About the SAP 4.3
Published May 2008, the Synthesis and Assessment Product 4.3 (SAP 4.3): The Effects of Climate Change on Agriculture, Land Resources, Water Resources, and Biodiversity in the United States is the most extensive examination of the impacts of climate change on important U.S. ecosystems undertaken to date. SAP 4.3 is one of a series of 21 Synthesis and Assessment Products being produced under the auspices of the U.S. Climate Change Science Program (CCSP), which coordinates the climate change research activities of U.S. government agencies. [all documents]
This assessment is based on extensive review of the relevant scientific literature and measurements and data collected and published by U.S. government agencies. Written by a team of 38 – scientists and researchers from universities, national laboratories, non-government organizations, and government agencies – the authors are experts in the fields of agriculture, biodiversity, and land and water resources. To generate this assessment of the effects of climate and climate change, the authors conducted an exhaustive review, analysis, and synthesis of the scientific literature, considering more than 1,000 separate publications.
The U.S. Department of Agriculture (USDA) is the lead agency for this report, with the National Center for Atmospheric Research (NCAR) managing the effort under a cooperative agreement with USDA. The SAP 4.3 work was overseen by the Committee for the Expert Review of SAP 4.3, a federal advisory committee reporting to the USDA.
- Climate change is already affecting U.S. water resources, agriculture, land resources, and biodiversity, and will continue to do so.
- Grain and oilseed crops will mature more rapidly, but increasing temperatures will increase the risk of crop failures, particularly if precipitation decreases or becomes more variable.
- Higher temperatures will negatively affect livestock. Warmer winters will reduce mortality but this will be more than offset by greater mortality in hotter summers. Hotter temperatures will also result in reduced productivity of livestock and dairy animals.
- Forests in the interior West, the Southwest, and Alaska are already being affected by climate change with increases in the size and frequency of forest fires, insect outbreaks and tree mortality. These changes are expected to continue.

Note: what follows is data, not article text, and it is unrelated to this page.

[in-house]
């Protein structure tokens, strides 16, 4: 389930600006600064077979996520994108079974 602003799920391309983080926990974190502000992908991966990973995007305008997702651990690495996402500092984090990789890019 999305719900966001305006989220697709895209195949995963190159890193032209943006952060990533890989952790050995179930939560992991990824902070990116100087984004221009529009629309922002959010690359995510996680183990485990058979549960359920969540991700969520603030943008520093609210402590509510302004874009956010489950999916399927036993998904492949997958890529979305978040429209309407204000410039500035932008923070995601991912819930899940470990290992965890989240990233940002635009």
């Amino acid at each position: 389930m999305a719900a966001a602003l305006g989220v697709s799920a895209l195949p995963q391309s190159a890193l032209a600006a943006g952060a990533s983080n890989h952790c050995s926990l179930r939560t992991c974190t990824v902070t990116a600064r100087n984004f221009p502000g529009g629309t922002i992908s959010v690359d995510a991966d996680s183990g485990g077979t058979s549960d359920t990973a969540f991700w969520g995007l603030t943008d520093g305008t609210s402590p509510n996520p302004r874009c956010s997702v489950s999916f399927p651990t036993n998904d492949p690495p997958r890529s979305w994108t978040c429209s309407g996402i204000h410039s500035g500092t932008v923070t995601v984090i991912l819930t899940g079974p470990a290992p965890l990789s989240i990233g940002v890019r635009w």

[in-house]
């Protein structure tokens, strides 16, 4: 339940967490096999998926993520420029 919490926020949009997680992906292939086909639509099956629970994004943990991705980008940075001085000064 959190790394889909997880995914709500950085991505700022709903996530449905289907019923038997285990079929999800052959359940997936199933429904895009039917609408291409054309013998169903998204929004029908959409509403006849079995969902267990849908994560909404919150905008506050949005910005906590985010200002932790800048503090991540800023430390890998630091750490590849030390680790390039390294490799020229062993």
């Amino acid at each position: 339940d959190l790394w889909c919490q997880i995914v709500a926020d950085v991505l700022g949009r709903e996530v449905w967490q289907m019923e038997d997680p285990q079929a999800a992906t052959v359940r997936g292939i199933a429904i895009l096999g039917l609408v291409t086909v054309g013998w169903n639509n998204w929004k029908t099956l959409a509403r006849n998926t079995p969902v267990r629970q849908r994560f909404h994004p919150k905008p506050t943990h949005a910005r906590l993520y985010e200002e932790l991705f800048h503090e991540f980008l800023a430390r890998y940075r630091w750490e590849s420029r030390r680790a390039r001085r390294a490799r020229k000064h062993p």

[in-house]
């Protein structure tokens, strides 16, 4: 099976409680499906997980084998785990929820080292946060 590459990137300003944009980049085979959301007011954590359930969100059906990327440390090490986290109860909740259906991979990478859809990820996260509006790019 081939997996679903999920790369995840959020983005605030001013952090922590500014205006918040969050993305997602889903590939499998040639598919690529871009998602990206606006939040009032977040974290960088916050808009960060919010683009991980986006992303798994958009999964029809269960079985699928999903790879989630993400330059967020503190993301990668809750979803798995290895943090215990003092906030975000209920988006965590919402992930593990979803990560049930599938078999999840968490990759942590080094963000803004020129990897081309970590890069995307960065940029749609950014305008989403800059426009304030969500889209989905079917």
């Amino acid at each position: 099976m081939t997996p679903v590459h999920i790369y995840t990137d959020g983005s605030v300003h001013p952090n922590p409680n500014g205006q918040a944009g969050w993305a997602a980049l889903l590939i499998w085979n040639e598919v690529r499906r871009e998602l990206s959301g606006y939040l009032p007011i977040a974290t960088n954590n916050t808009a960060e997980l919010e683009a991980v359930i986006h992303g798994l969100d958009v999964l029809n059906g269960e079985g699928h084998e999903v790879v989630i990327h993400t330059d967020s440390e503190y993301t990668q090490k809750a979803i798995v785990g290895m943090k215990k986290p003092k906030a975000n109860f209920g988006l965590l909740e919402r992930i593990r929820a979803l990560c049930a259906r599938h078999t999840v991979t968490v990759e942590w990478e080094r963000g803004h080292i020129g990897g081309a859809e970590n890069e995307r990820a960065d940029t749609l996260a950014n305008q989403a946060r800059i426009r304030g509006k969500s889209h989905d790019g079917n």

- Much of the United States has experienced higher precipitation and streamflow, with decreased drought severity and duration, over the 20th century. The West and Southwest, however, are notable exceptions, and increased drought conditions have occurred in these regions.
- Weeds grow more rapidly under elevated atmospheric CO2. Under projections reported in the assessment, weeds migrate northward and are less sensitive to herbicide applications.
- There is a trend toward reduced mountain snowpack and earlier spring snowmelt runoff in the Western United States.
- Horticultural crops (such as tomato, onion, and fruit) are more sensitive to climate change than grains and oilseed crops.
- Young forests on fertile soils will achieve higher productivity from elevated atmospheric CO2 concentrations. Nitrogen deposition and warmer temperatures will increase productivity in other types of forests where water is available.
- Invasion by exotic grass species into arid lands will result from climate change, causing an increase fire frequency. Rivers and riparian systems in arid lands will be negatively impacted.
- A continuation of the trend toward increased water use efficiency could help mitigate the impacts of climate change on water resources.
- The growing season has increased by 10 to 14 days over the last 19 years across the temperate latitudes. Species’ distributions have also shifted.
- The rapid rates of warming in the Arctic observed in recent decades, and projected for at least the next century, are dramatically reducing the snow and ice covers that provide denning and foraging habitat for polar bears.
The National Center for Atmospheric Research (NCAR) is a federally funded research and development center devoted to service, research and education in the atmospheric and related sciences. Our primary sponsor is the National Science Foundation (NSF), with significant additional support provided by other U.S. government agencies, other national governments and the private sector. NCAR's mission is to understand the behavior of the atmosphere and related physical, biological and social systems; to support, enhance and extend the capabilities of the university community and the broader scientific community – nationally and internationally; and to foster the transfer of knowledge and technology for the betterment of life on Earth. NCAR is managed by the University Corporation for Atmospheric Science under a cooperative agreement with NSF.